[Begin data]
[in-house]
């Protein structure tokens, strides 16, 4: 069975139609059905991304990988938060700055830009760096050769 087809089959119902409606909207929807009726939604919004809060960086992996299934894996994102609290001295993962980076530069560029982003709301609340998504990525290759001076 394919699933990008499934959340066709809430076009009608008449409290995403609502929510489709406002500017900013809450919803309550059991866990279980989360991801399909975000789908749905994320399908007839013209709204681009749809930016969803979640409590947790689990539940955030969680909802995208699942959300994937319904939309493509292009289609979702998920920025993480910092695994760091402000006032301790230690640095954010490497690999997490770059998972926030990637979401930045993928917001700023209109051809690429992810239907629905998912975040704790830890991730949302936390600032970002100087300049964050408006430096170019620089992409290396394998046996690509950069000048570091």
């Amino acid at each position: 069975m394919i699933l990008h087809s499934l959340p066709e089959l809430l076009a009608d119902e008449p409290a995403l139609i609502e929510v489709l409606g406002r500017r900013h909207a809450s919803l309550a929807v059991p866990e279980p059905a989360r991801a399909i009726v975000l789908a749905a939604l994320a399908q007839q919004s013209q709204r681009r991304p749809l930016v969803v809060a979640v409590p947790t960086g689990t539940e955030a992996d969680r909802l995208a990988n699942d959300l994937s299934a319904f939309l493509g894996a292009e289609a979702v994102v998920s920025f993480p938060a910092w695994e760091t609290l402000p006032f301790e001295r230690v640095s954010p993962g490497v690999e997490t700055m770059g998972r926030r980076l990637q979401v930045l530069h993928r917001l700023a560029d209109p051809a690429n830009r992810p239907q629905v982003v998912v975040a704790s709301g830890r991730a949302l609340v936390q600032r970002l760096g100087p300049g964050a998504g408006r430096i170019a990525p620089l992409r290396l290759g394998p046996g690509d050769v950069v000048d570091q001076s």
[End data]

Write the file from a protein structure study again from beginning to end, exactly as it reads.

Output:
[in-house]
């Protein structure tokens, strides 16, 4: 069975139609059905991304990988938060700055830009760096050769 087809089959119902409606909207929807009726939604919004809060960086992996299934894996994102609290001295993962980076530069560029982003709301609340998504990525290759001076 394919699933990008499934959340066709809430076009009608008449409290995403609502929510489709406002500017900013809450919803309550059991866990279980989360991801399909975000789908749905994320399908007839013209709204681009749809930016969803979640409590947790689990539940955030969680909802995208699942959300994937319904939309493509292009289609979702998920920025993480910092695994760091402000006032301790230690640095954010490497690999997490770059998972926030990637979401930045993928917001700023209109051809690429992810239907629905998912975040704790830890991730949302936390600032970002100087300049964050408006430096170019620089992409290396394998046996690509950069000048570091």
């Amino acid at each position: 069975m394919i699933l990008h087809s499934l959340p066709e089959l809430l076009a009608d119902e008449p409290a995403l139609i609502e929510v489709l409606g406002r500017r900013h909207a809450s919803l309550a929807v059991p866990e279980p059905a989360r991801a399909i009726v975000l789908a749905a939604l994320a399908q007839q919004s013209q709204r681009r991304p749809l930016v969803v809060a979640v409590p947790t960086g689990t539940e955030a992996d969680r909802l995208a990988n699942d959300l994937s299934a319904f939309l493509g894996a292009e289609a979702v994102v998920s920025f993480p938060a910092w695994e760091t609290l402000p006032f301790e001295r230690v640095s954010p993962g490497v690999e997490t700055m770059g998972r926030r980076l990637q979401v930045l530069h993928r917001l700023a560029d209109p051809a690429n830009r992810p239907q629905v982003v998912v975040a704790s709301g830890r991730a949302l609340v936390q600032r970002l760096g100087p300049g964050a998504g408006r430096i170019a990525p620089l992409r290396l290759g394998p046996g690509d050769v950069v000048d570091q001076s």